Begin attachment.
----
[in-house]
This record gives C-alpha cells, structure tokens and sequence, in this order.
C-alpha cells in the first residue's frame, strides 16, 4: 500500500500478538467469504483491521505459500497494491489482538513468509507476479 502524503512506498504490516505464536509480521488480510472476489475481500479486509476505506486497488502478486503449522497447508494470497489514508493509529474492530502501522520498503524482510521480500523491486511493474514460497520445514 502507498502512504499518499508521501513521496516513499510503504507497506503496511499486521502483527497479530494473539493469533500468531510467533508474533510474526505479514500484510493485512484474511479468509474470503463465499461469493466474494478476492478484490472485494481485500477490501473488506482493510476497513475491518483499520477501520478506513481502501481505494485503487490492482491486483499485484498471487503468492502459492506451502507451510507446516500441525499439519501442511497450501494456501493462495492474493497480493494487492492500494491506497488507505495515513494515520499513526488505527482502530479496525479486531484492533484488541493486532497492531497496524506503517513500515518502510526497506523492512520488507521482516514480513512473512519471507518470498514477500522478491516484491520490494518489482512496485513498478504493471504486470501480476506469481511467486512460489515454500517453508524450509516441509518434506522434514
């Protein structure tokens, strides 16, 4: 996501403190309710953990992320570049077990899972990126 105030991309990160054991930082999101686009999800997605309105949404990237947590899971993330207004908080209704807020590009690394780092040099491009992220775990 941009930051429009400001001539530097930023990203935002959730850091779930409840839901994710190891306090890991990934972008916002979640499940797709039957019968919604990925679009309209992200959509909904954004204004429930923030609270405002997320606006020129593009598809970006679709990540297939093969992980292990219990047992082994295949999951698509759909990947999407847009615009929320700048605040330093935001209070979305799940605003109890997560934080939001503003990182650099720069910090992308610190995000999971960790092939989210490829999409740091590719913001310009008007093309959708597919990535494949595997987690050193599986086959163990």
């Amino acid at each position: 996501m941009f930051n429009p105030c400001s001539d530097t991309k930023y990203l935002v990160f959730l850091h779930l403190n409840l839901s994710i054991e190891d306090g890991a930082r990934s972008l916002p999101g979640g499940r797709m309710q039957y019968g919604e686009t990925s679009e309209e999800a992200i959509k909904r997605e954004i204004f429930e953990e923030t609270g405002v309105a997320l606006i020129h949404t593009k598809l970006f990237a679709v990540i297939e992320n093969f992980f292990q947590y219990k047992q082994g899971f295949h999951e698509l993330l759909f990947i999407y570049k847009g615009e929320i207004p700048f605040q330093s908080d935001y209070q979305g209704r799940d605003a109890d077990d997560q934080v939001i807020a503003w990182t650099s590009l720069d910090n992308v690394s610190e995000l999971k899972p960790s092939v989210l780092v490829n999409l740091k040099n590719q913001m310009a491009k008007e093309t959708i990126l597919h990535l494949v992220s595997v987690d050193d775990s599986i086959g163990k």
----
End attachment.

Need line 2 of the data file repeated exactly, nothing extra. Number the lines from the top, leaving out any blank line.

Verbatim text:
This record gives C-alpha cells, structure tokens and sequence, in this order.